Dead Letters to Nietzsche, or the Necromantic Art of Reading Philosophy
Publication Year: 2010
Published by: Ohio University Press
Series: Series in Continental Thought
Earlier versions of some of the material in this book have been published in the form of articles, and I gratefully acknowledge the assistance I received from the journal editors and anonymous readers who contributed to the improvement of this work, through their advice and commentary. The articles in question are: “‘Keeping It in the Family’: Sarah Kofman Reading ...
Introduction: The Quickened and the Dead
More than most philosophers, Friedrich Wilhelm Nietzsche commands a following of readers who attempt, each in his or her own manner, to perpetuate his legacy. Many of these thinkers have dedicated a great deal of their lives not only to reading and interpreting Nietzsche’s texts, but also attempting to actualize “the event” his writings only envisage: the ...
1. Ontology for Philologists: Nietzsche, Body, Subject
Everything Nietzsche published, he intended to be read. This may seem a banal observation, yet commentators frequently deem as extraneous and impertinent Nietzsche’s more “stylish” prose: whereby he sets a scene for his philosophy, or instructs his reader in the art of reading his books—as in the passage quoted above. As a philosopher who also self-identified as a ...
2. Lacan, Desire, and the Originating Function of Loss
If psychoanalysis can teach us anything, it is the formative effect upon the subject of the father’s death, the fantasy of which provides the conditions for the emergence of subjectivity. Freud’s various parables of parricide and incest (re)enact the experience of rupture that characterizes subjectivity: ...
3. “The Insiders”: Nietzsche’s Secret Teaching and the Invention of “the Philosopher of the Future”
Like a child before the lacanian mirror, Nietzsche anticipates himself in his own writing, the various self-characterizations that he draws providing the Gestalt by means of which his subjectivity is organized. Thus, in writing an “autobiography,” Ecce Homo, Nietzsche makes a wager with himself ...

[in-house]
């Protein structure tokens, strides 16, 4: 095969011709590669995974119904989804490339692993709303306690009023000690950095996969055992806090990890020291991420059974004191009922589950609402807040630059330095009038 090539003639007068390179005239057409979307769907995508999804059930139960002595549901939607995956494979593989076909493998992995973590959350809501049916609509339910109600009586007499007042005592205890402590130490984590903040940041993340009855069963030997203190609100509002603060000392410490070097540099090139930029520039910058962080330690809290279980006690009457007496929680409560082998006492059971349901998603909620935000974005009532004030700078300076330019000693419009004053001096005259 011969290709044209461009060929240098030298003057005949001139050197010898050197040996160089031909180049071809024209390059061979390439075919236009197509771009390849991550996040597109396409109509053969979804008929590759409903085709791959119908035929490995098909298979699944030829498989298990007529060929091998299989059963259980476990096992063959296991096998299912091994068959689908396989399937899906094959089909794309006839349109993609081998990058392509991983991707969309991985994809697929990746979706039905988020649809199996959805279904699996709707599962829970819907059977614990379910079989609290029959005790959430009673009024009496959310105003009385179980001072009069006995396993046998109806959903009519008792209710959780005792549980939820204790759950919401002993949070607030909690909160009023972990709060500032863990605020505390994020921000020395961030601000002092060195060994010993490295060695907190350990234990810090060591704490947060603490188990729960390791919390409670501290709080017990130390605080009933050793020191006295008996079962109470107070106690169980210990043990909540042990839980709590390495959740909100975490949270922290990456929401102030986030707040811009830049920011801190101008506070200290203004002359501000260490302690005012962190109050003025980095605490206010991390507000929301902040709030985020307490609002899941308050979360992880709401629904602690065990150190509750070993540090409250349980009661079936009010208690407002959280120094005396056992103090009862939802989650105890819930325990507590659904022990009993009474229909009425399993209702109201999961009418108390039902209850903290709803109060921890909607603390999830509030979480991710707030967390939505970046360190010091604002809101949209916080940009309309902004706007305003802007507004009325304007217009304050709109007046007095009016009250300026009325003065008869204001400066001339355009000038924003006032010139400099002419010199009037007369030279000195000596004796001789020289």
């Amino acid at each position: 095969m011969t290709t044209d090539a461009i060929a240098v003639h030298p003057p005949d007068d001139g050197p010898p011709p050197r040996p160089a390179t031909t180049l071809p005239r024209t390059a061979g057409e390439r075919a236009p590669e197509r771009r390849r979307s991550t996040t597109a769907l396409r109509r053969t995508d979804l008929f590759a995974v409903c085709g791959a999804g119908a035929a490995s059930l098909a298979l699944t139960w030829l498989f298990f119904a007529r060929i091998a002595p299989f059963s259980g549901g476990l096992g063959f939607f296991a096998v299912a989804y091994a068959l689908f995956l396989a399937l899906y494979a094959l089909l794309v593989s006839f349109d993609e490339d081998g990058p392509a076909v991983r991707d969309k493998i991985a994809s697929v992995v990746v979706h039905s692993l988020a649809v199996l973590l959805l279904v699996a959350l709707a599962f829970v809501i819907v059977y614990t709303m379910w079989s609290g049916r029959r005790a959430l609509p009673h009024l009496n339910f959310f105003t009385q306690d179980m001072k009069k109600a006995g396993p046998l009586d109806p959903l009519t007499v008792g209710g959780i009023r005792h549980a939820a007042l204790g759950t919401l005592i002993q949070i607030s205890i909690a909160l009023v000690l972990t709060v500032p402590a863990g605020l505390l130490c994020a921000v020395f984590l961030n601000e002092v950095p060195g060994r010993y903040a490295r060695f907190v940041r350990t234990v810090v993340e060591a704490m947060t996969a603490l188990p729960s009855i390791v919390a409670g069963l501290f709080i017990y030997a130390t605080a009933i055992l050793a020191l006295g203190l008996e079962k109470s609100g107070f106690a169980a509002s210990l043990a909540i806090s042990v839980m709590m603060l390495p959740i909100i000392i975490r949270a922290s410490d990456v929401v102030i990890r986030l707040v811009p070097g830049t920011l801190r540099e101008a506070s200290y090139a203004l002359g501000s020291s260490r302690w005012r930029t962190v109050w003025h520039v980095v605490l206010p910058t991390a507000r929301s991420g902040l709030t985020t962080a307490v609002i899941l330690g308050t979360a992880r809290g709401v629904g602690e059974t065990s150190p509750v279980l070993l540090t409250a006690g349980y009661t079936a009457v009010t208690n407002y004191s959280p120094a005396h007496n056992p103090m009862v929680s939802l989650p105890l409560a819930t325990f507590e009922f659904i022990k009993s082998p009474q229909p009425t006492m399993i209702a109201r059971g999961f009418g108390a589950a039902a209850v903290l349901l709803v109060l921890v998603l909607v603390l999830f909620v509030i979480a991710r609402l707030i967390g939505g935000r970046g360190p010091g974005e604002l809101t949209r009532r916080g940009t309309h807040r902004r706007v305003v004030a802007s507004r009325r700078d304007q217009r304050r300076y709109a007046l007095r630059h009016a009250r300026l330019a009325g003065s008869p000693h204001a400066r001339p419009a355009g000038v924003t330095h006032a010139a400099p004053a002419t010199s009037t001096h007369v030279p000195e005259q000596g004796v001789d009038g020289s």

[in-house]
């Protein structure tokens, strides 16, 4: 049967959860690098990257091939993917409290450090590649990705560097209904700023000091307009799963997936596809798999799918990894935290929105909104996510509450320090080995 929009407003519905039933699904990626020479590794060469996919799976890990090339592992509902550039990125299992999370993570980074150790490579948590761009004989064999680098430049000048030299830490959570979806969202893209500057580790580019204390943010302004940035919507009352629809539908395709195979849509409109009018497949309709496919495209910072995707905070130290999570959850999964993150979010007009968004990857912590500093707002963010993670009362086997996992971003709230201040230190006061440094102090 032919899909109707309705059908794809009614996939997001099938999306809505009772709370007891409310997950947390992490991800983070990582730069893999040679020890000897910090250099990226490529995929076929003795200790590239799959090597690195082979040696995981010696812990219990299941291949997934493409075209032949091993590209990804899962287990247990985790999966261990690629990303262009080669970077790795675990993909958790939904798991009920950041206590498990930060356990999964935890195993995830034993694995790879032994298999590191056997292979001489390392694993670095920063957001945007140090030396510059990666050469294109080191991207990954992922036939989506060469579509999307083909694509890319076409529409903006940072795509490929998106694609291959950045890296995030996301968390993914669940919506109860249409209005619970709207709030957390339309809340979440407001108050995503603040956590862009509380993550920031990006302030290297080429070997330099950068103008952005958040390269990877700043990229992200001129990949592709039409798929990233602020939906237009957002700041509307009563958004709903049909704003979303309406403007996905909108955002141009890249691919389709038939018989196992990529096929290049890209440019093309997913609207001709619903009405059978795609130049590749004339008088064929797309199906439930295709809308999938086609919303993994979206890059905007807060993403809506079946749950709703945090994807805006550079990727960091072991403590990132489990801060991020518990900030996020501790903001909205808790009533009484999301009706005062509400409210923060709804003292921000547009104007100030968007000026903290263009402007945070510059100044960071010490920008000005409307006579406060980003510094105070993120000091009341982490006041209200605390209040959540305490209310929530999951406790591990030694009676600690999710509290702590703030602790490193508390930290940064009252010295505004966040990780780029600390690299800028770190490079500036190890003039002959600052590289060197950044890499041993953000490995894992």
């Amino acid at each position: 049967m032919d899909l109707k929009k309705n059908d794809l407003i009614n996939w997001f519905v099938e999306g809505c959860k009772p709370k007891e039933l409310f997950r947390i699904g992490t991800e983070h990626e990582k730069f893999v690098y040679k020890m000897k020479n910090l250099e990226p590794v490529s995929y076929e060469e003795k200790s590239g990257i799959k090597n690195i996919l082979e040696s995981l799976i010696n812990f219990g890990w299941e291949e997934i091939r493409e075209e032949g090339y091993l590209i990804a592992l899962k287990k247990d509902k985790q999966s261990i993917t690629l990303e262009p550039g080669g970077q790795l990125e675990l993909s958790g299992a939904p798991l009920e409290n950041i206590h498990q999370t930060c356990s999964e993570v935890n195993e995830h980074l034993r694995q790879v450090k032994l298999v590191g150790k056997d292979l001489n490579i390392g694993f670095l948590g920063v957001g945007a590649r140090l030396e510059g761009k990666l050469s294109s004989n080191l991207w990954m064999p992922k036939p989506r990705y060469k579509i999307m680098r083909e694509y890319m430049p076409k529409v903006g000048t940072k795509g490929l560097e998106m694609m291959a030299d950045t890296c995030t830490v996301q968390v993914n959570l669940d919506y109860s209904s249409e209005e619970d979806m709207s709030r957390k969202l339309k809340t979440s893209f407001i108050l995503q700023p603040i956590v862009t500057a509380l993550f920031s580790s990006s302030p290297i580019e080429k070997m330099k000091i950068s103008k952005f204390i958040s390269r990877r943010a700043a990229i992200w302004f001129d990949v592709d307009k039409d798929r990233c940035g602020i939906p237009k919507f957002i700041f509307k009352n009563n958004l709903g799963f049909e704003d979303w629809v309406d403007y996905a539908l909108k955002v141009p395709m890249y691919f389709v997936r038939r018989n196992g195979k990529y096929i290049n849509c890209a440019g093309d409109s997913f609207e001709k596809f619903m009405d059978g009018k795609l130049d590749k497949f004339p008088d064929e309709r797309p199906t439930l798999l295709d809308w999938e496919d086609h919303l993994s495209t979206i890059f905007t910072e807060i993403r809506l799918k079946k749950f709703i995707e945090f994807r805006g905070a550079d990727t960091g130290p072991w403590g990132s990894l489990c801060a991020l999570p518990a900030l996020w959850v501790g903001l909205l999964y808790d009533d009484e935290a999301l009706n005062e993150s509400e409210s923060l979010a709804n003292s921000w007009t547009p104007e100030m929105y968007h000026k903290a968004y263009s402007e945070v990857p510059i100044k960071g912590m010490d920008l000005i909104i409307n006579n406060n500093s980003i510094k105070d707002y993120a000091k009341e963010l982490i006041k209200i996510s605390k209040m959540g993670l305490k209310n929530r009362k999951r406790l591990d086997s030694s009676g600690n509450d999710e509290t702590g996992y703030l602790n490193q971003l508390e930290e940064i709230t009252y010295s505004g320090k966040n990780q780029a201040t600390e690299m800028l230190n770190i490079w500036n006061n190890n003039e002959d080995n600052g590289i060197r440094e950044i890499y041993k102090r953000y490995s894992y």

4. The Contagion of Affect in Nietzsche:Klein, Krell, Bataille
We have seen already that the partition of Nietzsche’s writing into inside and outside—whereby a chosen few are apparently always already admitted to the text, which in turn keeps all others radically exterior—is complicated by psychoanalytic considerations of the formation of (readerly) subjectivity. This chapter will explore further this understanding ...
5. Family Romances and Textual Encounters: Sarah Kofman Reading Nietzsche
The hazard of family relations is well borne out by Sarah Kofman’s texts. From her book-length studies of Freud and Nietzsche, to her short discourses about her childhood and her dreams, Kofman’s writings are as personal as they are philosophical. Moreover, the personal interpenetrates the philosophical, and vice versa, because for her the two cannot properly be ...
6. The Vision, the Riddle, and the Vicious Circle: Pierre Klossowski’s Reading of Nietzsche’s Sick Body
In closing with an analysis of Pierre Klossowski’s Nietzsche and the Vicious Circle, we will have toured a full circle, returning to and summarizing questions of the subject’s relation to language, the philosopher’s body, and the pivotal role of interpretation in Nietzsche’s philosophy. But this chapter ...
Page Count: 211
Publication Year: 2010
Series Title: Series in Continental Thought
Series Editor Byline: Ted Toadvine, Series Editor See more Books in this Series
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